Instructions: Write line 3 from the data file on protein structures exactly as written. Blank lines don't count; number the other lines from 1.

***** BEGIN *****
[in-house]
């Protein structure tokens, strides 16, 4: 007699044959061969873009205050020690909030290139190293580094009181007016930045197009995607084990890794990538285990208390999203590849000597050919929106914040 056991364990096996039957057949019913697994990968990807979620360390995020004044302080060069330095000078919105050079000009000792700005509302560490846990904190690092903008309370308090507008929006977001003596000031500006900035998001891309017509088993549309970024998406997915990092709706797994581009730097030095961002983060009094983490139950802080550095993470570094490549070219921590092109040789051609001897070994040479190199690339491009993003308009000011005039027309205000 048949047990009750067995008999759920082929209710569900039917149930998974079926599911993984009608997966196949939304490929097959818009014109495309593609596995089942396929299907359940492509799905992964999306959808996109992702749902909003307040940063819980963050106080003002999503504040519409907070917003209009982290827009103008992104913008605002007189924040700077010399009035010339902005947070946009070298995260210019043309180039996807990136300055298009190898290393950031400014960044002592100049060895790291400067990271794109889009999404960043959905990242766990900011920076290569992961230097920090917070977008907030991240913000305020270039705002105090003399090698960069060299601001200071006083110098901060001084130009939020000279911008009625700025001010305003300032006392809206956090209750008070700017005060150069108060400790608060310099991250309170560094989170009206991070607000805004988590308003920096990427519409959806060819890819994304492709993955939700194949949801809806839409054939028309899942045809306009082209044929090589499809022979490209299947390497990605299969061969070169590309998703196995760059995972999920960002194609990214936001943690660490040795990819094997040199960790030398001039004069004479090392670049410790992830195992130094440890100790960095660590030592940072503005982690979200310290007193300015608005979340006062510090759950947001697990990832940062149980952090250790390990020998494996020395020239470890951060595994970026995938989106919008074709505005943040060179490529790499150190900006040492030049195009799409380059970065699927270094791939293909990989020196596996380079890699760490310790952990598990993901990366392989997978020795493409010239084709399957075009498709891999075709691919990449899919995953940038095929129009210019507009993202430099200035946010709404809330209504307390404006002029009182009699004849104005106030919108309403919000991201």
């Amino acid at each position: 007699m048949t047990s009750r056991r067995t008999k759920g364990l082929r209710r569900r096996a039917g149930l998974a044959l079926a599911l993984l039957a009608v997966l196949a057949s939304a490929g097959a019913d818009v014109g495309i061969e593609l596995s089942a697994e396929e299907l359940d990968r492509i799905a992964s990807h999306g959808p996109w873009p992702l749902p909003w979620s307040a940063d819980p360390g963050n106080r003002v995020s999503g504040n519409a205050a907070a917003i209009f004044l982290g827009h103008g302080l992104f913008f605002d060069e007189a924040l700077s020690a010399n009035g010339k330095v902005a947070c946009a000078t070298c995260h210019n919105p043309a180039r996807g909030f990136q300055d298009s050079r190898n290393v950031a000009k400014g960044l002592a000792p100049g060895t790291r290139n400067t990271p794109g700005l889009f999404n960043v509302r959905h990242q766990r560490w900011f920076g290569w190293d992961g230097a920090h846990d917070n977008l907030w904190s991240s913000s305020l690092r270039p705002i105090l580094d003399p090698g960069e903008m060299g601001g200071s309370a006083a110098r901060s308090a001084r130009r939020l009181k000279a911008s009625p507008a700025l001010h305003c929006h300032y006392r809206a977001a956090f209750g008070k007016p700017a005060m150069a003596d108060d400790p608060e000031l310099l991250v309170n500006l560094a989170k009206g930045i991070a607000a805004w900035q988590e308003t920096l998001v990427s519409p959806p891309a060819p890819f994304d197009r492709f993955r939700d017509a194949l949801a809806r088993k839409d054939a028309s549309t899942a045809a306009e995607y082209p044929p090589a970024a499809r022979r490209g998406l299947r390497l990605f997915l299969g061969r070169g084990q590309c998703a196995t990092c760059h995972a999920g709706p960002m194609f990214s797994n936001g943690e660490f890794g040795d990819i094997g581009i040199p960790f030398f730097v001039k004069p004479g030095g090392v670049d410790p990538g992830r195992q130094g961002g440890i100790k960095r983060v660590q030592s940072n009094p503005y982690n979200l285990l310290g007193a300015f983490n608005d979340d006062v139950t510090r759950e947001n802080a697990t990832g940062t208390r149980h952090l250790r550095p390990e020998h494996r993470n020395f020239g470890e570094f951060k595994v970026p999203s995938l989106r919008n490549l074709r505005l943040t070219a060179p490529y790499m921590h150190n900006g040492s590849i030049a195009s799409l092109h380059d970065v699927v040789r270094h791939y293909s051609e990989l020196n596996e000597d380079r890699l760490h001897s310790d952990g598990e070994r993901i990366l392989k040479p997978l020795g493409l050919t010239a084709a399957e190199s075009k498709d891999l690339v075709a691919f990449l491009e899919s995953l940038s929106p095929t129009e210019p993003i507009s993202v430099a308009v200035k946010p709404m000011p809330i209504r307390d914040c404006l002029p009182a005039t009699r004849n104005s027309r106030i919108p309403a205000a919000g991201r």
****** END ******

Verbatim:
């Amino acid at each position: 007699m048949t047990s009750r056991r067995t008999k759920g364990l082929r209710r569900r096996a039917g149930l998974a044959l079926a599911l993984l039957a009608v997966l196949a057949s939304a490929g097959a019913d818009v014109g495309i061969e593609l596995s089942a697994e396929e299907l359940d990968r492509i799905a992964s990807h999306g959808p996109w873009p992702l749902p909003w979620s307040a940063d819980p360390g963050n106080r003002v995020s999503g504040n519409a205050a907070a917003i209009f004044l982290g827009h103008g302080l992104f913008f605002d060069e007189a924040l700077s020690a010399n009035g010339k330095v902005a947070c946009a000078t070298c995260h210019n919105p043309a180039r996807g909030f990136q300055d298009s050079r190898n290393v950031a000009k400014g960044l002592a000792p100049g060895t790291r290139n400067t990271p794109g700005l889009f999404n960043v509302r959905h990242q766990r560490w900011f920076g290569w190293d992961g230097a920090h846990d917070n977008l907030w904190s991240s913000s305020l690092r270039p705002i105090l580094d003399p090698g960069e903008m060299g601001g200071s309370a006083a110098r901060s308090a001084r130009r939020l009181k000279a911008s009625p507008a700025l001010h305003c929006h300032y006392r809206a977001a956090f209750g008070k007016p700017a005060m150069a003596d108060d400790p608060e000031l310099l991250v309170n500006l560094a989170k009206g930045i991070a607000a805004w900035q988590e308003t920096l998001v990427s519409p959806p891309a060819p890819f994304d197009r492709f993955r939700d017509a194949l949801a809806r088993k839409d054939a028309s549309t899942a045809a306009e995607y082209p044929p090589a970024a499809r022979r490209g998406l299947r390497l990605f997915l299969g061969r070169g084990q590309c998703a196995t990092c760059h995972a999920g709706p960002m194609f990214s797994n936001g943690e660490f890794g040795d990819i094997g581009i040199p960790f030398f730097v001039k004069p004479g030095g090392v670049d410790p990538g992830r195992q130094g961002g440890i100790k960095r983060v660590q030592s940072n009094p503005y982690n979200l285990l310290g007193a300015f983490n608005d979340d006062v139950t510090r759950e947001n802080a697990t990832g940062t208390r149980h952090l250790r550095p390990e020998h494996r993470n020395f020239g470890e570094f951060k595994v970026p999203s995938l989106r919008n490549l074709r505005l943040t070219a060179p490529y790499m921590h150190n900006g040492s590849i030049a195009s799409l092109h380059d970065v699927v040789r270094h791939y293909s051609e990989l020196n596996e000597d380079r890699l760490h001897s310790d952990g598990e070994r993901i990366l392989k040479p997978l020795g493409l050919t010239a084709a399957e190199s075009k498709d891999l690339v075709a691919f990449l491009e899919s995953l940038s929106p095929t129009e210019p993003i507009s993202v430099a308009v200035k946010p709404m000011p809330i209504r307390d914040c404006l002029p009182a005039t009699r004849n104005s027309r106030i919108p309403a205000a919000g991201r």